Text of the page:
This was performed during the winter 1982-83 at the Bergen shipyard of Mjellem & Karlsen. First of all, her ageing main engine was removed and replaced with a new 3600 hp MaK 8-cylinder 4-stroke diesel engine. At the same time, her interior was thoroughly refurbished, and the generation-old subdivision into first and second class was abolished. A huge number of former first-class cabins were completely rebuilt, and private shower/wc facilities were added. All in all, these measures reduced the cabin capacity of the ship to 179 passengers.
On March 23rd, 1983, the modernised “Nordstjernen” left on her first Hurtigruten voyage. The modifications were considered very successful, and the new, more powerful engine increased her maximum speed to almost 19 knots.
The following years she continued to be a popular ship. August 1984 saw the first wedding celebration onboard.
A memorable event was the New Year’s storm in the early hours of January 1st, 1992. “Nordstjernen” was southbound at Ålesund, and everybody was prepared for a stormy passage across the open sea section to Måløy. But the wind even increased further during the night, reaching hurricane force, and the ship had to hove to for several hours, keeping away from the shore while maneuvring under very difficult circumstances. A very exhausted crew arrived arrived at the next port, Måløy, several hours late.
Meanwhile, there was no doubt that the last remaining Hurtigrutenships of the 1950s and 60s were ageing. The Hurtigrutencompanies planned a new generation of large, cruise ship-style vessels to replace the classic mailships. The first ships of the new generation were commissioned in 1993, and one by one, the old ships were phased out. “Nordstjernen”’s replacement was the new “Nordlys” which entered service in 1994. Everybody expected that this would be the end of “Nordstjernen”’s long career as a Hurtigruten vessel.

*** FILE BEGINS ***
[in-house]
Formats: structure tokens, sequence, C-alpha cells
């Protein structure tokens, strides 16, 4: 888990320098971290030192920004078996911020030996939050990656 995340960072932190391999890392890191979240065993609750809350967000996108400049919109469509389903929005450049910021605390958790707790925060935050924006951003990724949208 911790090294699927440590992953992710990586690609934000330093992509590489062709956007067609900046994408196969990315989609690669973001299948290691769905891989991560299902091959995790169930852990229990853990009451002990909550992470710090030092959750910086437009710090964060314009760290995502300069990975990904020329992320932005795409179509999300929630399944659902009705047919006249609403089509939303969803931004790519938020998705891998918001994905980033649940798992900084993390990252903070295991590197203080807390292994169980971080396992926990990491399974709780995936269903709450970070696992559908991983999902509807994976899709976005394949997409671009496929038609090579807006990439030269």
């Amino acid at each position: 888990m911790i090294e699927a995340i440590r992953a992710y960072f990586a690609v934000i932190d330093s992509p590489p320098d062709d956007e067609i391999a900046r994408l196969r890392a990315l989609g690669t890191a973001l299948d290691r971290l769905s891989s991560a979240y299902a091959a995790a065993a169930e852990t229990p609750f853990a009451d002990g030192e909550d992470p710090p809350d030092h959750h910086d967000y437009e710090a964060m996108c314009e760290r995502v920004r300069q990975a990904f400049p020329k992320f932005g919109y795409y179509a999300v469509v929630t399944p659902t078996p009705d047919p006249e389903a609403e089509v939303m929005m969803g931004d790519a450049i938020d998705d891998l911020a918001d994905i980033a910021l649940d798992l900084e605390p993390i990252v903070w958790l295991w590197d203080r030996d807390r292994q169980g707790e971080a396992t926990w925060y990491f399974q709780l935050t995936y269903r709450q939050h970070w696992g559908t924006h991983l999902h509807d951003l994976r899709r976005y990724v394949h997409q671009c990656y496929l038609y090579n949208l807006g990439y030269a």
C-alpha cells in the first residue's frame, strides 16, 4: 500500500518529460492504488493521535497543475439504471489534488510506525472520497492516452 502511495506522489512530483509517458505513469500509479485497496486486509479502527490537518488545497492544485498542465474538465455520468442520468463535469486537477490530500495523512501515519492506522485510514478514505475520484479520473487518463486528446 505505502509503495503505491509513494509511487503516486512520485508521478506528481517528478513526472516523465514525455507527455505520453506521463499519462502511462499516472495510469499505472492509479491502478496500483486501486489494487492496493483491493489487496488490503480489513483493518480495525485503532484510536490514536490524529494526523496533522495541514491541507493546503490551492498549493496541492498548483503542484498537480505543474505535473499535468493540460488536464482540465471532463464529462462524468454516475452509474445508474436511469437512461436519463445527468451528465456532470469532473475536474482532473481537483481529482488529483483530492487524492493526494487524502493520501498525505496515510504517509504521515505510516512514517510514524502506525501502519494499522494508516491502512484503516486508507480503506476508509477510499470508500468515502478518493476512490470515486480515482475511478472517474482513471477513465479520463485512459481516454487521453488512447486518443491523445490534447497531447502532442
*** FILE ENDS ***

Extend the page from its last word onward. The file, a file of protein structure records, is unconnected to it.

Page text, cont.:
But unexpected things happen all the time, and this was definitely the case with “Nordstjernen”. Some people at Troms Fylkes thought that it was much to early to retire “Nordstjernen” as she still had a farly new main engine, and her interior was upgraded only recently. Probably remembering the successful Svalbard Expresss sailings in the 1970s, they decided that “Nordstjernen” should be used for Spitzbergen trips from Tromsø during the summer season, and during the winter months, she could be retained as a replacement vessel on the Hurtigrute. And so she started a series of one-week Svalbard cruises during the summer of 1994 which proved extremely successful and were, with some variations, repeated every season until 2009.
During the next years, “Nordstjernen”returned to the Hurtigruten service frequently, mainly during the winter months and also as a replacement vessel for other ships that have been sold out of the fleet. She also undertook a few cruises if there was some free time between the Hurtigruten winter service and the summer trips to Svalbard. To Hamburg where she was built she returned for one trip in 2003, and again for her 50th birthday in 2006. A little bit later, she changed her funnel colours for the second time when the two last remaining Hurtigruten companies were merged to form Hurtigruten ASA and the whole fleet acquired the new corporate image.
But all good things come to an end, and by 2012, “Nordstjernen” became surplus to requirements. She finished her final Hurtigruten voyage in March 2012, and a last Spitsbergen cruise season was advertised for the summer months. The final voyage was the repositioning cruise back from Spitsbergen to Bergen in August, and she arrived in her former homeport on September 1st, 2012.
In November 2012 the vessel was delivered to new owners and is now operated by Vestland Marine who intend to use the vessel for classical voyages under the Vestland Classic brand. At the same time the vessel was protected by Norwegian Cultural Heritage.
Almost at the same time, the Norwegian Directorate for Cultural Heritage protected “Nordstjernen”as an outstanding example of 1950s ship design, with many technical and design features reaching back as long as the 1930.
During the first half of 2013, she received a thorough refit on a shipyard in Gdańsk, Poland. Her hull was sandblasted and she got a new coat of paint, and the old Bergen Line funnel colours were applied again. Also, her homeport was changed back to Bergen. On July 29th she left Gdansk for Bergen to be presented to the public at the “Fjordsteam 2013” festival. From 2014, exciting coastal voyages all over northern Europe are planned by Vestland Classic.